Nearly 500 mobile phones were seized at jails in Lancashire last year.
A Freedom of Information request has revealed that Kirkham Prison had the second highest number of discoveries in the North West, with 368 phones confiscated at the men’s Category D jail in Freckleton Road.
Lancaster Farms young offenders institution had the fifth highest number of seizures, with 90, and the men’s category B Garth Prison in Ulnes Walton, near Leyland, came eighth, with 31.
Preston Prison, a men’s Category B jail, recovered six phones, and the now defunct Lancaster Castle, a men’s Category C prison, only two before it closed in March.
Mobile phone seizures totalled 497 in Lancashire and more than 1,500 in the North West in 2011.
The privately run Altcourse Prison in Liverpool had the highest number of discoveries, with 630 mobile phones recovered.
The figures provided by the Ministry of Justice include mobile phone handsets, sim cards or mobile phones with either a sim card or a memory stick inside, found on prisoners, visitors, staff, contractors and within prison grounds.
Julia Prescott, deputy governor at Kirkham Prison, said its high figure showed the effectiveness of its security measures.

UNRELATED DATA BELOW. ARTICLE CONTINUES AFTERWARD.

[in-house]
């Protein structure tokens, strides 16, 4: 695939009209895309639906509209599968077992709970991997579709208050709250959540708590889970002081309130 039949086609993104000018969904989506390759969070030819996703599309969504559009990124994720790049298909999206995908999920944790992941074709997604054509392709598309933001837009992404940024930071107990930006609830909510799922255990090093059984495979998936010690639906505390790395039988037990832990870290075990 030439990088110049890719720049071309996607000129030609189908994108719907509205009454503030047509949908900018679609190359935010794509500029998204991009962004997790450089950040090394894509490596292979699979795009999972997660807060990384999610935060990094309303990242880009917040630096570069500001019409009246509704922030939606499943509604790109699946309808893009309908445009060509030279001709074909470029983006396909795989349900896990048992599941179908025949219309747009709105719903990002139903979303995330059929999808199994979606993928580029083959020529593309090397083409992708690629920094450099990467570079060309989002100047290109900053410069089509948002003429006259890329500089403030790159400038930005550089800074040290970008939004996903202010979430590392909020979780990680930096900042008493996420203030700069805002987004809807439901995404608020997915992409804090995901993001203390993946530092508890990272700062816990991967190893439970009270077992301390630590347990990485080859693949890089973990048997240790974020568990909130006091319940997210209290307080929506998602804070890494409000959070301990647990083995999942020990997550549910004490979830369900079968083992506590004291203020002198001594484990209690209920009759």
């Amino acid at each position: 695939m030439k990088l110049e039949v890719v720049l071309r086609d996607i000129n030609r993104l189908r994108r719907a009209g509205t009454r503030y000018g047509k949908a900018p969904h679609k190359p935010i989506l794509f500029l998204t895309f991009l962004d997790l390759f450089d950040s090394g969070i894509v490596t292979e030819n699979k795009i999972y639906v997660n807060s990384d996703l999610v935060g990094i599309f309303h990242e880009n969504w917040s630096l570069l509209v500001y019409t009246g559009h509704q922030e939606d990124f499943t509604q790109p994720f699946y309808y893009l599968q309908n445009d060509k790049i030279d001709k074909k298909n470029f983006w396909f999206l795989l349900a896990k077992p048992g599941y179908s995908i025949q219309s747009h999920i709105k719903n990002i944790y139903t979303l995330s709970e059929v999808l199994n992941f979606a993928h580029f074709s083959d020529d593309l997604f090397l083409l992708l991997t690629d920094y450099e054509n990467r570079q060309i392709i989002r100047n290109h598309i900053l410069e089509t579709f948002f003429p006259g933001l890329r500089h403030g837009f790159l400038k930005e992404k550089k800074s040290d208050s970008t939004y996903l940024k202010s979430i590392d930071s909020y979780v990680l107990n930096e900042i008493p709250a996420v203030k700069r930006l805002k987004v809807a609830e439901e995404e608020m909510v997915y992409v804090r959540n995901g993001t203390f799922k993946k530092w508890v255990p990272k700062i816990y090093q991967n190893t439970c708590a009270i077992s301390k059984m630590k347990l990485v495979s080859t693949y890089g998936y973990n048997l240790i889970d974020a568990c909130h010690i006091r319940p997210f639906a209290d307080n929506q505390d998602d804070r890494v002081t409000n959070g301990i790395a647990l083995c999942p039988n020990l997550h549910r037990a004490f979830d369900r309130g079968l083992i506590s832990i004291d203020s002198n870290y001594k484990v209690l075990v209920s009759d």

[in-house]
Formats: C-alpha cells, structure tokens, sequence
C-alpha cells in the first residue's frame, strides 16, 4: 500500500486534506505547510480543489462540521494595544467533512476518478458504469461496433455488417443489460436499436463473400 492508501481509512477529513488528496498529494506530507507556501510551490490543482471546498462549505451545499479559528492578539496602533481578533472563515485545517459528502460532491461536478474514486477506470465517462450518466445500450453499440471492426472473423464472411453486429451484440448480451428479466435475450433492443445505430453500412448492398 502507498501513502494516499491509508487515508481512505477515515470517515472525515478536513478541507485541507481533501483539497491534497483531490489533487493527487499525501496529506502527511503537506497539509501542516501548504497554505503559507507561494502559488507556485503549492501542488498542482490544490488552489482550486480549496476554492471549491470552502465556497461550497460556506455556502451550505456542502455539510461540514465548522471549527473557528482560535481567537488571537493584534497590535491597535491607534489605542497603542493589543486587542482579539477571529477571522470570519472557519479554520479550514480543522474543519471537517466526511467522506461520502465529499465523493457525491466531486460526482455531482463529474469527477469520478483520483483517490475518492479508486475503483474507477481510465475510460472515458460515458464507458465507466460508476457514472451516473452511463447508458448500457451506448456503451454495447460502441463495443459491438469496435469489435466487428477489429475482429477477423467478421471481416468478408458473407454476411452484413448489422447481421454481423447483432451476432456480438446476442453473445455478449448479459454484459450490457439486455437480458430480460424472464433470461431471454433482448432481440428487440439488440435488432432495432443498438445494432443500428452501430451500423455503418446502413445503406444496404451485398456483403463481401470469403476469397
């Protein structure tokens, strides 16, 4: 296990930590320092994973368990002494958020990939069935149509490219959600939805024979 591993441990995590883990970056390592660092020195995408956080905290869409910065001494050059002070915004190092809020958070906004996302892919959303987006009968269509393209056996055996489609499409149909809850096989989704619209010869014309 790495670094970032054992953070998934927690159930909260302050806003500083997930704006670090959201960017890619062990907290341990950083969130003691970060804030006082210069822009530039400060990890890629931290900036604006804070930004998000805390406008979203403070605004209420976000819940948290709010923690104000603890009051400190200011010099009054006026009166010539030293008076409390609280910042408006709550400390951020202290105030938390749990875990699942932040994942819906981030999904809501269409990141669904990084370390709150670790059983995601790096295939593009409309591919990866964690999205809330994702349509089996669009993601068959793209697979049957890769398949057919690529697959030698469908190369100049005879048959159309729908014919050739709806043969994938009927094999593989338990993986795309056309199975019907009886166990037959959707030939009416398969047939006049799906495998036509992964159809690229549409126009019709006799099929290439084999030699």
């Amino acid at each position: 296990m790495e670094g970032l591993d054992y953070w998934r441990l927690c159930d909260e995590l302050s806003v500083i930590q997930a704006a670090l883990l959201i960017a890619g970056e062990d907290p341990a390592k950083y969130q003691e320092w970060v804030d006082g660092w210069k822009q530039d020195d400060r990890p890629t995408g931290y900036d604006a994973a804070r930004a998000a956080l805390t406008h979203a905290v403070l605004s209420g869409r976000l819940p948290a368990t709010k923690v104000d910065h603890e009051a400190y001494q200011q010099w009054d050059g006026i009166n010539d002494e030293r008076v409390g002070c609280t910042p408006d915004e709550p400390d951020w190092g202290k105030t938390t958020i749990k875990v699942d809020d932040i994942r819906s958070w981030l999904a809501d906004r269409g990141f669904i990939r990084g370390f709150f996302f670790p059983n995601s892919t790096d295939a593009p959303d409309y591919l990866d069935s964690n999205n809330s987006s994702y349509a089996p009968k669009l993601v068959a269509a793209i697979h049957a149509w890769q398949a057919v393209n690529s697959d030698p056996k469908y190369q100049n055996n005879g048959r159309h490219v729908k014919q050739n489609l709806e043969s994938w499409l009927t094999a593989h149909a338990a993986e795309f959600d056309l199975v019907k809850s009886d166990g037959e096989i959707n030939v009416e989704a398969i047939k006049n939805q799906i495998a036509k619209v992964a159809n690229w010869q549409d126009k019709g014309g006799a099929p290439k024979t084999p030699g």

She said: “I think the fact that there is such a high number of mobile phones we have found shows that we’re very active in looking for mobile phones and looking for any contraband that is coming into the prison.
“Kirkham is an open prison with low risk, Category D prisoners.
“We have prisoners going out every day into the community as it’s all about resettling people back into communities and getting them ready for release.
“We do search them on a regular basis and we work on intelligence that we get as well, but mobile phones are obviously quite valued by prisoners.
“The cost of the pin pay phones that they have to use in prison to call their friends and families are quite expensive.
“They are more expensive than some of the tariffs you can get on a mobile phone and that is a national issue we have been trying to deal with, to get the cost of the pin phones lowered to discourage people from having mobile phones.
“That is one of the reasons why prisoners use them but also they can use them for illicit purposes and to organise crime and that’s why we’re trying to prevent them coming into the prison.”
She said the prison used equipment including search dogs, mobile phone signal detectors, body orifice security scanners and high sensitivity metal detecting wands, which can detect internally concealed mobile phones.
She added: “I think that is why we are quite successful in getting so many mobile phones back off prisoners.”
A Ministry of Justice spokesman said the National Offender Management Service remained “committed to addressing the risks that mobile phones present to security and to the safety of the public”.
He said: “We operate a strategy designed to minimise the number of mobile phones entering prisons, to find phones that do get in and to disrupt mobile phones that cannot be found.”